- An extensive range of live music events and workshops
- Regular conference, training and networking opportunities for the music education workforce
Supporting your child in music: an investment in unlocking their potential
Most people know that music is a ‘good thing’. Research proves again and again that it is so important to children and young people’s lives and futures.
Why? Because music education …
- increases confidence and self-esteem
which has a knock-on effect in all areas of their life and learning
- improves health and wellbeing
reducing stress, increasing a sense of wellbeing and happiness
- provides important life and social skills
such as listening, concentration, working as a team
- develops creativity and self-expression
helping young people to think differently and develop their power of imagination
- improves cognition, literacy and numeracy
recent neuroscience research has shown that children who learn an instrument have higher levels of cognitive capacity, specifically in their language acquisition and numerical problem solving skills
- can be the key to unlocking potential
particularly for young people who are strongly creative, or who struggle to engage with other areas of learning
Careers in the music industry: a guide for young people, parents/carers
Facts, figures and where to find out more
If you love music, there are all sorts of ways you can make a living from it – whether that’s full or part-time.
Most musicians know that getting a record deal isn’t the only route into the industry. Instead, they earn money in a variety of ways. And if you don’t want to be a musician, there are many other options you could consider. In fact, it’s likely that you’ll end up doing several of these things, in what’s known as a ‘portfolio career’.
How could I earn money as a musician?
- School music teacher
- Private music teacher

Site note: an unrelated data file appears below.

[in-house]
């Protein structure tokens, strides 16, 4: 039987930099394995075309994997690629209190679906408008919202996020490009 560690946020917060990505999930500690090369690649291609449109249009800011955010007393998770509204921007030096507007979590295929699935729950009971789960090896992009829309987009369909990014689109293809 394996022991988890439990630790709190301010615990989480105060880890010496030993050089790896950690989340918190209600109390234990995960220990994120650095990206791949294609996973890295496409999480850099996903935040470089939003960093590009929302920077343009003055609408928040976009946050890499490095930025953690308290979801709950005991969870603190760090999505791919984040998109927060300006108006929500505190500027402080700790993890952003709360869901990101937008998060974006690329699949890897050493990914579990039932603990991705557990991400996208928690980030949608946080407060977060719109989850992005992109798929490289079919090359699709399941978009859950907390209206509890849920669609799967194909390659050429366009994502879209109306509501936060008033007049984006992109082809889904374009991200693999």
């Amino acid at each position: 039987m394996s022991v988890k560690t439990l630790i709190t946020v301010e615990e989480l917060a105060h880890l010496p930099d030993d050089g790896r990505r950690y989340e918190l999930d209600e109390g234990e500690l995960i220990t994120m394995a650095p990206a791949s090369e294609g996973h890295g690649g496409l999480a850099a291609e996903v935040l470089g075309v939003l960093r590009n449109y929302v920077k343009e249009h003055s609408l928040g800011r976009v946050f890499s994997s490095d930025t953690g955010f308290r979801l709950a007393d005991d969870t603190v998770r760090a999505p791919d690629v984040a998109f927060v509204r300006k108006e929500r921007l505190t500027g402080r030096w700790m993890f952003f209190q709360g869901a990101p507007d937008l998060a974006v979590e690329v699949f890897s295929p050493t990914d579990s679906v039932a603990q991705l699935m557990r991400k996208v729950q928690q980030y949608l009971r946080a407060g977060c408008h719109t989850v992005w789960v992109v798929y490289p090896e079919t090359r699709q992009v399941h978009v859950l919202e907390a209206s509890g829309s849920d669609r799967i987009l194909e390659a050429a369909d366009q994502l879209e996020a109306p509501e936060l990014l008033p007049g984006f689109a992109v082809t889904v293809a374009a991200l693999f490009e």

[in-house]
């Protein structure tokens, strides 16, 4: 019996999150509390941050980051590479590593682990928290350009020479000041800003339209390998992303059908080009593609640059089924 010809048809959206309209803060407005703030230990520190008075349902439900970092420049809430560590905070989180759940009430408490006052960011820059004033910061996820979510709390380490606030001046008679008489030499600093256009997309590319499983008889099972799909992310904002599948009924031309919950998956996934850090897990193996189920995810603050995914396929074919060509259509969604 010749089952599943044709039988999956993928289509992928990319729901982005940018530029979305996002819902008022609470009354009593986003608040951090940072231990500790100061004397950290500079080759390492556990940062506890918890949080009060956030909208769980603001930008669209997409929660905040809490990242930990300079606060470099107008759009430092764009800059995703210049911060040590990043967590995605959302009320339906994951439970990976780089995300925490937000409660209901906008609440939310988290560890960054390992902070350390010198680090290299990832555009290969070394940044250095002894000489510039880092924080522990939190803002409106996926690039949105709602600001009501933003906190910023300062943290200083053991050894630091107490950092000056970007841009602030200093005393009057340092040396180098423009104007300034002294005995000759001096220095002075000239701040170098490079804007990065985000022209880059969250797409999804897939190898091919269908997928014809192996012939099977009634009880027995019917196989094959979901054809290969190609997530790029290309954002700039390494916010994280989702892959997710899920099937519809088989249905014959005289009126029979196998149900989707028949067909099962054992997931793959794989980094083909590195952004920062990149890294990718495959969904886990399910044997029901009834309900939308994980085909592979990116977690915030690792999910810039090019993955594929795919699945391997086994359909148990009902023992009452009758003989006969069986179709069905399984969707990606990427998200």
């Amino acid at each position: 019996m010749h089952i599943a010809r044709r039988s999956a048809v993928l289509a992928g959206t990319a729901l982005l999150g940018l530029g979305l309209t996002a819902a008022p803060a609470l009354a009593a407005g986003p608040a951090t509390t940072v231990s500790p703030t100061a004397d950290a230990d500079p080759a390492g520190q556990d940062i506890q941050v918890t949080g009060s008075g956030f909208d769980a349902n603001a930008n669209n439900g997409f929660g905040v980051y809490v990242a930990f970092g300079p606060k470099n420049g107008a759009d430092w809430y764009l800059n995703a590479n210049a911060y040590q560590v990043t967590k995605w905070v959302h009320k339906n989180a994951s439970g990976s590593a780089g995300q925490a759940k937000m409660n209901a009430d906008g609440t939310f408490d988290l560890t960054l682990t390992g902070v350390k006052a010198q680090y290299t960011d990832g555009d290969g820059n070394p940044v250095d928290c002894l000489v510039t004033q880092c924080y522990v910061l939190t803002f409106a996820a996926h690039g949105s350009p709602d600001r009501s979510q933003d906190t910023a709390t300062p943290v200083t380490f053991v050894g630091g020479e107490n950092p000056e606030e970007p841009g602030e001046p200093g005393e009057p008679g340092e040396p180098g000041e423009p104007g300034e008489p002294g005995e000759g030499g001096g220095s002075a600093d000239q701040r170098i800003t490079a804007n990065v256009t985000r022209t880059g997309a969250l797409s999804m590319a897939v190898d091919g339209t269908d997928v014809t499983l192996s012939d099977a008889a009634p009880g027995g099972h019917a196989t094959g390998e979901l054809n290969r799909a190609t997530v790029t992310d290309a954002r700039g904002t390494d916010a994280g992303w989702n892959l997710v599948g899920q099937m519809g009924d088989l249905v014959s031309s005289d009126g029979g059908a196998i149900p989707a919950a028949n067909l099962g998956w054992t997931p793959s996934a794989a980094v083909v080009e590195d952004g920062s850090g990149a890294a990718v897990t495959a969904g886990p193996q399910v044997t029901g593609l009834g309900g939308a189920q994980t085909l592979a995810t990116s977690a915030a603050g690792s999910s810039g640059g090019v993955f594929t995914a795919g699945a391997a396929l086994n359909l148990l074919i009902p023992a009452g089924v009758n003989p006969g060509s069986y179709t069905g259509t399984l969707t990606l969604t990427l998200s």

- Session musician
- Backing musician
- Community musician
- Orchestral musician
- Music leader
- Musical Director
- Paid gigs
- Music streaming
- Composer /songwriter /sonic artist
- Music downloads
- Records /CDs
How else might I earn money in the music industry?
- Music Trad Association
- A&R manager
- Advertising representative
- Insurance manager
- Concert promoter
- Music PR
- Booking agent
- Instrument manufacturer
- Product licensor
- Press agent
- Stage manager
- Music publisher
- Music journalist
- Composer manager
- Brand manager
- PR manager
- Field merchandiser
- Film /TV /Games
- Digital print manager
- Radio producer
- Rights manager
- Marketing representative
- Lighting designer
- Recording maintenance engineer
- Live sound engineer
- Music store manager /worker
- Sync manager
- Technical crew
Where could I work?
Anywhere! Nowadays, you don’t have to head to London. In fact, many people are creating and growing their own regional music businesses and communities. And high speed broadband makes it even easier to work from any location.
It’s a risky business: there’s no future in it
- Actually, following a dip in the numbers caused by the pandemic, the music industry in the UK is now growing rapidly again
- UK music industry’s contribution to the UK economy in 2021 was £4 billion
- Employment in the music industry rose to 145,000 jobs in 2021
- Exports in the sector rose in 2021 to £2.5 billion
You need a record deal or you’ll never make any money
More and more musicians are taking their careers into their own hands, by recording and producing their own music, streaming and sharing their work and booking their own gigs. Many supplement this income with other jobs in the industry too.
There’s no solid training pathway
Nowadays, there are apprenticeships, internships, qualifications, and training (including online) for a variety of careers in the industry – see below.
You’re limiting your options going into such a narrow field
The music industry provides a wide range of potential careers – see above!
Where can I find out more?
- The UK Music Careers Information Pack
- Musicians Union
- Creative careers & training information
- Vocational training
- Online business/marketing training for musicians
- Music teaching, community music, youth music